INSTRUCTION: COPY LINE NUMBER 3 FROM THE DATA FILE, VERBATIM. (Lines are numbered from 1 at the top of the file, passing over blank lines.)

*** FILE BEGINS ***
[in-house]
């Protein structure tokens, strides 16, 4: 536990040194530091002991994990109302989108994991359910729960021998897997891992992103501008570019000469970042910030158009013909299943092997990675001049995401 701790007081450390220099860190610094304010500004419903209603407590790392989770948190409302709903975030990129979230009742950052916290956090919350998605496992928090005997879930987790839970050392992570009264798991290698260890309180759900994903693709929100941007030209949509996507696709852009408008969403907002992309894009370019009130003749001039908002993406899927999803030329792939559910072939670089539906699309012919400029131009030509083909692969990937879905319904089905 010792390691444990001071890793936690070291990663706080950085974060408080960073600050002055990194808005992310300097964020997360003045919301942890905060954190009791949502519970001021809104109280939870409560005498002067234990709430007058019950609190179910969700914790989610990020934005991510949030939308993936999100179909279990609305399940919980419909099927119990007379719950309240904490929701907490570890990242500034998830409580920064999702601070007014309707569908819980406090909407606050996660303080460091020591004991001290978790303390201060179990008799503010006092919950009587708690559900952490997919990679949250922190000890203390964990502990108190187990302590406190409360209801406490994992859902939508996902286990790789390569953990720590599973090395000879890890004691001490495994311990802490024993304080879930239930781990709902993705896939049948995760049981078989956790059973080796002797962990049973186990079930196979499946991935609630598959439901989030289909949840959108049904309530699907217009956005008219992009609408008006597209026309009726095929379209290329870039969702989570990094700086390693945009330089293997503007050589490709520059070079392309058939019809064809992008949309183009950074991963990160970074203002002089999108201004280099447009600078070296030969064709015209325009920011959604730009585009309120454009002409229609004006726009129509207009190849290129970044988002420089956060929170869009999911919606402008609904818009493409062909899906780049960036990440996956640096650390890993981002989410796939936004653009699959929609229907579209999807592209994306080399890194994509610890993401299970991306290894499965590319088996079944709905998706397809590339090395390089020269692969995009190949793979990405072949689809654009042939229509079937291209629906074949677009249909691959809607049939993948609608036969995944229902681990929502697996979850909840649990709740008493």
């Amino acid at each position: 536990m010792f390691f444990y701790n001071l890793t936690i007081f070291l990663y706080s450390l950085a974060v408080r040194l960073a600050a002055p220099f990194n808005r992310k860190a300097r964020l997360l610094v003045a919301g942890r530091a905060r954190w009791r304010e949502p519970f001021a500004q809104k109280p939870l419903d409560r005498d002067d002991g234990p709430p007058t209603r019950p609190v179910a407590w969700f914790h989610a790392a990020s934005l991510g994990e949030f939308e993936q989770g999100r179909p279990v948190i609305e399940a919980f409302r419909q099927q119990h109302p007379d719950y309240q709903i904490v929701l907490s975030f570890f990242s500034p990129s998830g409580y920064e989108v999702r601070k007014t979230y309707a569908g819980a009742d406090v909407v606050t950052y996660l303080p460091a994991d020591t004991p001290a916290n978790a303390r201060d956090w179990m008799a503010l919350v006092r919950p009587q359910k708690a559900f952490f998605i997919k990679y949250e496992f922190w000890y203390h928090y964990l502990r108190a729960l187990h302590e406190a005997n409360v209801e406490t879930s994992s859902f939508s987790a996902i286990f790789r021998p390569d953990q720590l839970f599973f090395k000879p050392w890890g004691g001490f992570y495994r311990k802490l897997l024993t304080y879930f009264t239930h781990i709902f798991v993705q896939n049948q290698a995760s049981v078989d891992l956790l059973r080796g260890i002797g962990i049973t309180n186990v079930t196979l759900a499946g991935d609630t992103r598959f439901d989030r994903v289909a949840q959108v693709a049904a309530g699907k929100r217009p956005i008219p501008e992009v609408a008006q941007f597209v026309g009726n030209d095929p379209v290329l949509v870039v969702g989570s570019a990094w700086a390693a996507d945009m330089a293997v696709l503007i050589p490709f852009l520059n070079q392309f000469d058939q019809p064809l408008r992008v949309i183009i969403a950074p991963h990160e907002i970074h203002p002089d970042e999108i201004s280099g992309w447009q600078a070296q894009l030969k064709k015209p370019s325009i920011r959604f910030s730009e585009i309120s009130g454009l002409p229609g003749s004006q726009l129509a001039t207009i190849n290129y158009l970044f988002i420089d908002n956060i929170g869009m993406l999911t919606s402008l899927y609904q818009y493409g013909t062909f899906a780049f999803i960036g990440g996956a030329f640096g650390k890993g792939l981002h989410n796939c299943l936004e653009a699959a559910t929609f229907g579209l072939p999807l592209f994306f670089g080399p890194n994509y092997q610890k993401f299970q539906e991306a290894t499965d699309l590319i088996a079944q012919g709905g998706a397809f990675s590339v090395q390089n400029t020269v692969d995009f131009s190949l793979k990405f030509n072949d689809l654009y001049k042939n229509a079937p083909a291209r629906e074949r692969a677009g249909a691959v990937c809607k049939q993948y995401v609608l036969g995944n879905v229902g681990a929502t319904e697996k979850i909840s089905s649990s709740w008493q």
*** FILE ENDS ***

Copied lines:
């Amino acid at each position: 536990m010792f390691f444990y701790n001071l890793t936690i007081f070291l990663y706080s450390l950085a974060v408080r040194l960073a600050a002055p220099f990194n808005r992310k860190a300097r964020l997360l610094v003045a919301g942890r530091a905060r954190w009791r304010e949502p519970f001021a500004q809104k109280p939870l419903d409560r005498d002067d002991g234990p709430p007058t209603r019950p609190v179910a407590w969700f914790h989610a790392a990020s934005l991510g994990e949030f939308e993936q989770g999100r179909p279990v948190i609305e399940a919980f409302r419909q099927q119990h109302p007379d719950y309240q709903i904490v929701l907490s975030f570890f990242s500034p990129s998830g409580y920064e989108v999702r601070k007014t979230y309707a569908g819980a009742d406090v909407v606050t950052y996660l303080p460091a994991d020591t004991p001290a916290n978790a303390r201060d956090w179990m008799a503010l919350v006092r919950p009587q359910k708690a559900f952490f998605i997919k990679y949250e496992f922190w000890y203390h928090y964990l502990r108190a729960l187990h302590e406190a005997n409360v209801e406490t879930s994992s859902f939508s987790a996902i286990f790789r021998p390569d953990q720590l839970f599973f090395k000879p050392w890890g004691g001490f992570y495994r311990k802490l897997l024993t304080y879930f009264t239930h781990i709902f798991v993705q896939n049948q290698a995760s049981v078989d891992l956790l059973r080796g260890i002797g962990i049973t309180n186990v079930t196979l759900a499946g991935d609630t992103r598959f439901d989030r994903v289909a949840q959108v693709a049904a309530g699907k929100r217009p956005i008219p501008e992009v609408a008006q941007f597209v026309g009726n030209d095929p379209v290329l949509v870039v969702g989570s570019a990094w700086a390693a996507d945009m330089a293997v696709l503007i050589p490709f852009l520059n070079q392309f000469d058939q019809p064809l408008r992008v949309i183009i969403a950074p991963h990160e907002i970074h203002p002089d970042e999108i201004s280099g992309w447009q600078a070296q894009l030969k064709k015209p370019s325009i920011r959604f910030s730009e585009i309120s009130g454009l002409p229609g003749s004006q726009l129509a001039t207009i190849n290129y158009l970044f988002i420089d908002n956060i929170g869009m993406l999911t919606s402008l899927y609904q818009y493409g013909t062909f899906a780049f999803i960036g990440g996956a030329f640096g650390k890993g792939l981002h989410n796939c299943l936004e653009a699959a559910t929609f229907g579209l072939p999807l592209f994306f670089g080399p890194n994509y092997q610890k993401f299970q539906e991306a290894t499965d699309l590319i088996a079944q012919g709905g998706a397809f990675s590339v090395q390089n400029t020269v692969d995009f131009s190949l793979k990405f030509n072949d689809l654009y001049k042939n229509a079937p083909a291209r629906e074949r692969a677009g249909a691959v990937c809607k049939q993948y995401v609608l036969g995944n879905v229902g681990a929502t319904e697996k979850i909840s089905s649990s709740w008493q």